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|Short Fiction author bio | Spanish Translation ||
Juice and Trumpet
|by Briny Folgers|
|I started the whole thing off by e-mail. My old trick
has always been to send the object of my affection a letter, perhaps even--in my youth--a
suggestive poem. But it was always too obvious and childish a gesture; an undeniably
deliberate act. With e-mail it's different, especially if you are a techie and know he is,
too. You can say, "as long as I had to e-mail some stats to my boss, I thought I'd
drop you a note." You could include the latest rumors on the shake-up at Apple. Or
some office humor you'd picked up on the net. That way you've de-centered him. At least in
So I drafted a little note, closing with the deliberately quirky, but hopefully not over the top, "Bye-bye Birdie, bye-bye...Have a great and fruitful day, Lilith". I hit the "Send" button with a quick jump of electricity up my spine. We lived in the same apartment building, had similar jobs, but you never know what response you'll get taking liberties like that. His last name was Nuthatcher. I hoped he'd figure it out.
When he e-mailed me back with a longer and more personal note, I knew it was a go. I began to slip references to succulent fruits in my messages--"I just ate a pear. Messy, from all the juice, but wonderful"--and then immediately switched the subject to keep his mind off of thinking about it. I didn't want him to think I am deliberate.
Other comments in other letters included that my room smelled like melons; that my shampoo smelled of mangoes; that my family had raspberry bushes with fleshy nubs of red which grew like wildfire when I was little; that, in fact, the neighbors showed themselves to be against the natural order of things when they complained that the bushes spread into their lot, creeping forth under the fence, toward their house; and that if I could be any fruit, I'd be a kookamelon (to which he e-mailed that he'd never heard of a kookamelon, but there are kookaburra birds--so I said great, that's what I'd be).
What he perhaps had not realized was that I was very attuned to what was going on in his life, and was making conversation that had a natural affinity to his interests. His interests involved God. He was a Christian, he'd mentioned more than once--and don't Christians seem to have a thing for fruit, apples and all that? He was, in fact, a born-again Christian, and that's why I liked him.
Some people would say I'd been a bad girl most of my life. I'd had a menage-a-trois (once, when the third party didn't know there was a third party); I'd had sex under sunflowers and in a river that ran next to a cemetery; in the public library bathroom; under a bed; while writing a letter and smoking a cigarette (I did so little it was like I wasn't there); while posing as Joan of Arc (again, I didn't do much, as I was tied up); and in strange positions that were uncomfortable yet possible, because of the extreme flexibility I was graced with as a young woman.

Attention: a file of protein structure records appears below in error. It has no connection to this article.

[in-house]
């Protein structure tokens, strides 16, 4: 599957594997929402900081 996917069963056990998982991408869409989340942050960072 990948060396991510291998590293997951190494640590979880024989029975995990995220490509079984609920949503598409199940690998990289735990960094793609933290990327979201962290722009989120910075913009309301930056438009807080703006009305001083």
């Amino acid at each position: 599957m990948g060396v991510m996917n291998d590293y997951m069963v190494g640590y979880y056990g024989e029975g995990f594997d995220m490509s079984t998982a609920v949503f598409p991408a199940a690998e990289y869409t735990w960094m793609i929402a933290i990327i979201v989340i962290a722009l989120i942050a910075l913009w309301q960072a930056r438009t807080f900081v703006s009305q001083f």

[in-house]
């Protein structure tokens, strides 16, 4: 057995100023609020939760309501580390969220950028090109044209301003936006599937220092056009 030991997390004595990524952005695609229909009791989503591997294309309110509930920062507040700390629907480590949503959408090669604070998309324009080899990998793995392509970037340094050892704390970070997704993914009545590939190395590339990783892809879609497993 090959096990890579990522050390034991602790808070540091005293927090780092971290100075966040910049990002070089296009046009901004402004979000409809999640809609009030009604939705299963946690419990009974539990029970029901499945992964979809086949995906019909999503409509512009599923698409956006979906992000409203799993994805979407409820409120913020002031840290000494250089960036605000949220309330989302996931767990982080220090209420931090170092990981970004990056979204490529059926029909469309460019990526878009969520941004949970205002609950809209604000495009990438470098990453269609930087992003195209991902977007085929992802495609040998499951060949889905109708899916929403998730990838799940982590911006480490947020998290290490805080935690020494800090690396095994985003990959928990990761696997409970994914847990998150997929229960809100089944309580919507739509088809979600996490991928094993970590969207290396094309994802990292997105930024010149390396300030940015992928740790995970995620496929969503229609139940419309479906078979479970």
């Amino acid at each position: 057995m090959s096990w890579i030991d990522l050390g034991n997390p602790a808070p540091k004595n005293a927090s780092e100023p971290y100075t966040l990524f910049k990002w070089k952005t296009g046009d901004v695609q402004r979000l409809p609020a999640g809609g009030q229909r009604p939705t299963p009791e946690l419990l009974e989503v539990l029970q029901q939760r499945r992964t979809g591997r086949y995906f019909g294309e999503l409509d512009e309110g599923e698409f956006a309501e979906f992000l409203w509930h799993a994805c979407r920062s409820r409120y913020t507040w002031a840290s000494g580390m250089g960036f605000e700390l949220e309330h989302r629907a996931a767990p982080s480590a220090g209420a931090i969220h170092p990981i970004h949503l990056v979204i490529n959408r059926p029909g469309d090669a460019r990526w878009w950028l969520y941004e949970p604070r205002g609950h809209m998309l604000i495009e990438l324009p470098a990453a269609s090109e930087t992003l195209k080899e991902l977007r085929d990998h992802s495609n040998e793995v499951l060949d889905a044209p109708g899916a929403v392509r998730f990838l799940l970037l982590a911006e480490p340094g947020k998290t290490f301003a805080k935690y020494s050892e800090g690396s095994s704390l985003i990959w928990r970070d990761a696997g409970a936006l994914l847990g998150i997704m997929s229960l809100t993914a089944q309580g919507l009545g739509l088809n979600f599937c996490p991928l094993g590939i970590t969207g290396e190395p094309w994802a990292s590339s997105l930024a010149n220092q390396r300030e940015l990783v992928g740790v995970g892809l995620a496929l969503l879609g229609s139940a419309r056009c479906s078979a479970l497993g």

At the time I met him I was more neutral. Older. More unimpressed. It was not that I wanted to be good; I don't believe in good or bad. But I wanted to see what it was like to be with someone who was good.
Some time after our email exchanges, our face-to-face conversations moved from casual talk in the lobby to confessionals in his apartment. We'd talk, I would make myself vulnerable with stories of weak moments in my life, and I'd listen to the story of how he came to be "saved" by Christ, all the time swallowing my aversion to Christianity. But even as I was repulsed by Christianity, I was in awe of it, mostly of the power it had to make someone give himself up to it. I wondered what that was like, so devoid as I was of a feeling for it. The only thing I could think was that giving yourself up to God is like being an eternal newlywed.
On one particular evening when I had made myself vulnerable, I cried. He held me, and we ended up naked in his bed, you know how it goes. Mostly, I think the turn came when I seized him at the point he thought I was most vulnerable, seized his face with the red nails he said he liked, and kissed him.
So we ended up in bed, his massive six-foot body so pressing, so real. It was a relief to finally end up there in his bed, where there was no doubt about anything, no questions to ask, nothing to think about, just bodies, heavy, pressing, immersing into one another. And just as he was going to penetrate me, I looked over at the Charles Swindoll book on the endtable, at Charles's blurry and distant face (I didn't have my glasses on), and smiled a wicked little smile. This was my personal triumph; nothing big, nothing epic, just one little triumph over goodness--over conviction in general--over truth, over what, because of the order of things, I would not otherwise be allowed to have.